I’ve experienced failures with 35mm: A motor burns out, a relay fails, a film breaks. A few times, the belt on the take-up reel broke mid-screening, so I knelt down and wound the reel with my finger until the next changeover.
During my first week as a projectionist in Boston, we rented a 16mm projector and something went wrong shortly after the show commenced, so I stopped the projector — without closing the dowser. I burned a frame, on screen. Some 450 people in the theatre gasped in horror as if they’d just witnessed a murder. In a sense, they had. To my relief, the filmmaker came into the booth as I was rectifying the problem; she was immensely calm and matter-of-fact about the burnt frame. She was a documentarian. They’re good like that.
A few years back, following a screening of a 35mm print of E.T., cinematographer Allen Daviau was in the house as a guest. When the lights came up, the first thing he said was, “How about a hand for the projectionist?”
What was the most fun you’ve had at work?
I’ll never tell.
Jobwise, what do you hope to be doing five years from now?
What are your outside activities, hobbies, passions?
I love dogs, though I can’t have one in my current apartment. I also like to cook; I make a killer pea soup. I’ve recently tried online dating, though that’s less of a hobby and more of a hazing process. I seem to be attracting nothing but sycophants. Perhaps MealTicket wasn’t the best choice of screen name. I hope BornYesterday is still available.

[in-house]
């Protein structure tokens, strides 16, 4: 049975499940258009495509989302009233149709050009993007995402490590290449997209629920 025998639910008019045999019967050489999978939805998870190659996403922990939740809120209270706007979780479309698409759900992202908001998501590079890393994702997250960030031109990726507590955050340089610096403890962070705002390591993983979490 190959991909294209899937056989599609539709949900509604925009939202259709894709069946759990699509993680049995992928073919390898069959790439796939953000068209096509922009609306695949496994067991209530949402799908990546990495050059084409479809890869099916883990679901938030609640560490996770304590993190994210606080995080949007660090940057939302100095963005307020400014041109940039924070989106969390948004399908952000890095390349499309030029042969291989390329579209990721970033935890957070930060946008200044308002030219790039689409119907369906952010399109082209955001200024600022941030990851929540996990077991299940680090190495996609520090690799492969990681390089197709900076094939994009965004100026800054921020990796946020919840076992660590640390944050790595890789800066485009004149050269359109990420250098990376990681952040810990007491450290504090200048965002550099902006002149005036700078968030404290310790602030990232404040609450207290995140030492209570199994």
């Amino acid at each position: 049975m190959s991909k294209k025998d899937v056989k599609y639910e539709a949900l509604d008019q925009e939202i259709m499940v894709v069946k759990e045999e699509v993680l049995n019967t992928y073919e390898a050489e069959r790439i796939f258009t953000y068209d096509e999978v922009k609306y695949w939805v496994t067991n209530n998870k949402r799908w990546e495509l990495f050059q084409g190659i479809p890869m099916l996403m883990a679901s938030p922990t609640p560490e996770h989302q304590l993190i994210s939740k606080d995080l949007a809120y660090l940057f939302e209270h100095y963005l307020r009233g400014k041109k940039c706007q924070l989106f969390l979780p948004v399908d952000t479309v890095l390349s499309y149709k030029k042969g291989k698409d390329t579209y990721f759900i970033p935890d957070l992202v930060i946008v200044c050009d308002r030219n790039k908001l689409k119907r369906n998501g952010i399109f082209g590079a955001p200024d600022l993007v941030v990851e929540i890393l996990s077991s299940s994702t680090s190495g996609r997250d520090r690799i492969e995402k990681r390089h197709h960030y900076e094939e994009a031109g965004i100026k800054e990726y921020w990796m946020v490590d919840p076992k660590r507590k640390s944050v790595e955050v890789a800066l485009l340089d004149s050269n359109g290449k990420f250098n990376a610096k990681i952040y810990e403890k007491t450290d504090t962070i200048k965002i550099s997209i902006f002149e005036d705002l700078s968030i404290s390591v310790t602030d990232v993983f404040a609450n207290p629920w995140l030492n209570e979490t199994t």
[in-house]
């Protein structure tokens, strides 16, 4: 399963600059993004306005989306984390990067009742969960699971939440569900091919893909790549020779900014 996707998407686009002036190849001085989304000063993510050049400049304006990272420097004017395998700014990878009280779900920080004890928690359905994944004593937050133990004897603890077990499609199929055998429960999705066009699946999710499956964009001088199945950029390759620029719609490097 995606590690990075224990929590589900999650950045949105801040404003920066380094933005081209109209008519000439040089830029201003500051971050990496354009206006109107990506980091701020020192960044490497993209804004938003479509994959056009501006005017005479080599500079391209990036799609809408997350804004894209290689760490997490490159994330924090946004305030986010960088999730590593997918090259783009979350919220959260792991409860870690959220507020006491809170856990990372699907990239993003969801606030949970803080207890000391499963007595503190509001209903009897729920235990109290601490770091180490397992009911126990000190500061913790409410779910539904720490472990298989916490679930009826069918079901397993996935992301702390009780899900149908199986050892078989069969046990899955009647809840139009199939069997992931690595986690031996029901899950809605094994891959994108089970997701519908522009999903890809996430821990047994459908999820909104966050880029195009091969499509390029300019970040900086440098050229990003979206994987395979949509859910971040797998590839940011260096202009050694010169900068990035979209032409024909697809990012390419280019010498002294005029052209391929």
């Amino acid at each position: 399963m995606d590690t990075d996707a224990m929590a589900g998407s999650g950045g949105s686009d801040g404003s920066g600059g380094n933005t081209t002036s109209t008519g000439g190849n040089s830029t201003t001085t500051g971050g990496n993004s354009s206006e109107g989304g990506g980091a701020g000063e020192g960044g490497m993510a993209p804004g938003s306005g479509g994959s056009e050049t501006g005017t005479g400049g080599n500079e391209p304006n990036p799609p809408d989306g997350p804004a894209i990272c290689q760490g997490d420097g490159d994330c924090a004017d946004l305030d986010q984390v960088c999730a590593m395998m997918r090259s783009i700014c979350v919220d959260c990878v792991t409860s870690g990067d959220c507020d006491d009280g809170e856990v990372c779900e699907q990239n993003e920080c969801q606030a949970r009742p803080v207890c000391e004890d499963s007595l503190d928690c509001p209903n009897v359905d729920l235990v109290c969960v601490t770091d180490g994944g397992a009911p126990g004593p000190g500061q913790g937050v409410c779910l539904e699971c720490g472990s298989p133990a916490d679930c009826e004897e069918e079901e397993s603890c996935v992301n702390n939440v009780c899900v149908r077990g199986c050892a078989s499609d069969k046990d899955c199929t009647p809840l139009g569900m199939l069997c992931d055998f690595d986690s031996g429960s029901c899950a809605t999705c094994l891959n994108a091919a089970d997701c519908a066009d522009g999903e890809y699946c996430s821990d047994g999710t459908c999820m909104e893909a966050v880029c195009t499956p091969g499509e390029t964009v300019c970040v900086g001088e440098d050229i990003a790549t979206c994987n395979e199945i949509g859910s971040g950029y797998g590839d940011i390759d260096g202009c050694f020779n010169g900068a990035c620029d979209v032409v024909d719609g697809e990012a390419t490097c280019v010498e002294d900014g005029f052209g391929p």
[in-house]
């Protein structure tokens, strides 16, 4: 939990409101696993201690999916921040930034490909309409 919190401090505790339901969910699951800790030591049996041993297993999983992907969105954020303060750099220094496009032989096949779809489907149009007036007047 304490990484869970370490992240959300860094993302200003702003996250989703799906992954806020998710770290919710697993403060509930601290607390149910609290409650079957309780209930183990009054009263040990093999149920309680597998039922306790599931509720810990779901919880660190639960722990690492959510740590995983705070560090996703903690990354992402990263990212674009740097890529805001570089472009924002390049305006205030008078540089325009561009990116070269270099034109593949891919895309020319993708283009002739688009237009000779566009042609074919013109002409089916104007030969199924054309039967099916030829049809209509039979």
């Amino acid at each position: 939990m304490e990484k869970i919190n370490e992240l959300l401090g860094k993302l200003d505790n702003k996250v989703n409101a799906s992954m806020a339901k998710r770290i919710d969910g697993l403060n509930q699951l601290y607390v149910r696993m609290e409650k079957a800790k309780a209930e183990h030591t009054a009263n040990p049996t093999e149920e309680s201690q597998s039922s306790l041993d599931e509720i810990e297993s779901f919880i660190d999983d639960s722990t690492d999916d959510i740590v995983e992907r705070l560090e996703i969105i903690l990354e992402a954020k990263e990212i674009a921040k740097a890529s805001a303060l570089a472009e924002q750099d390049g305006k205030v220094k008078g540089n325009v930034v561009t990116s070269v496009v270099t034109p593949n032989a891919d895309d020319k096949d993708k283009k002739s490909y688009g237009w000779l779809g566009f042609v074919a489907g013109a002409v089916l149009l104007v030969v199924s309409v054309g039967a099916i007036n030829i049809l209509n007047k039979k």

I occasionally play with musical instruments, and I enjoy watching my home sports teams. I moved to LA in 2000, and the Boston/New England teams started winning all of those titles as soon as I left town. For that reason, nobody wants me back.
Favorite movie(s)? Why?
Rocky is a perfectly executed film, with a lot of heart. It has a great story, unforgettable characters, the best movie theme of all time, a dog named Butkus, and the late, great Joe Spinell. The film still holds up well. I first saw it in my youth, at the Broadway Cinema in Southie’s Lower End. The theatre was known for generations as the Bughouse because it was infested with roaches. “Yo, Adrian — bug spray!”
Favorite TV program(s)? Why?
The last series I followed was The Shield. Excellent show. I don’t watch anything new — I haven’t had cable/satellite for over a decade, only broadcast TV. I mostly watch documentary and true crime: Forensic Files, etc. At night, I tune in to Johnny Carson or Dick Cavett reruns. Cavett always had an eclectic panel of guests. On any given night, he might have F. Lee Bailey, Tony Curtis and Federico Fellini, all on one show. When do those three get together in a room? Answer: January 14, 1970.
Do you have an industry mentor?
My boss, John Le Grande.
What advice would you offer to someone interested in pursuing your line of work?
Learn by doing.
Was there ever a circumstance when you had to rely on the Guild for help or assistance?
Years ago, I went back to Boston for a year, then came back to LA. When I returned to work, I found that I’d not officially suspended my membership during my absence. There were complications. Cathy Repola was very gracious and accommodating, and I am forever grateful for her assistance.
Is there anything you’d like to say to your fellow Guild members, some words of encouragement?
Fight the good fight.
Compiled by Edward Landler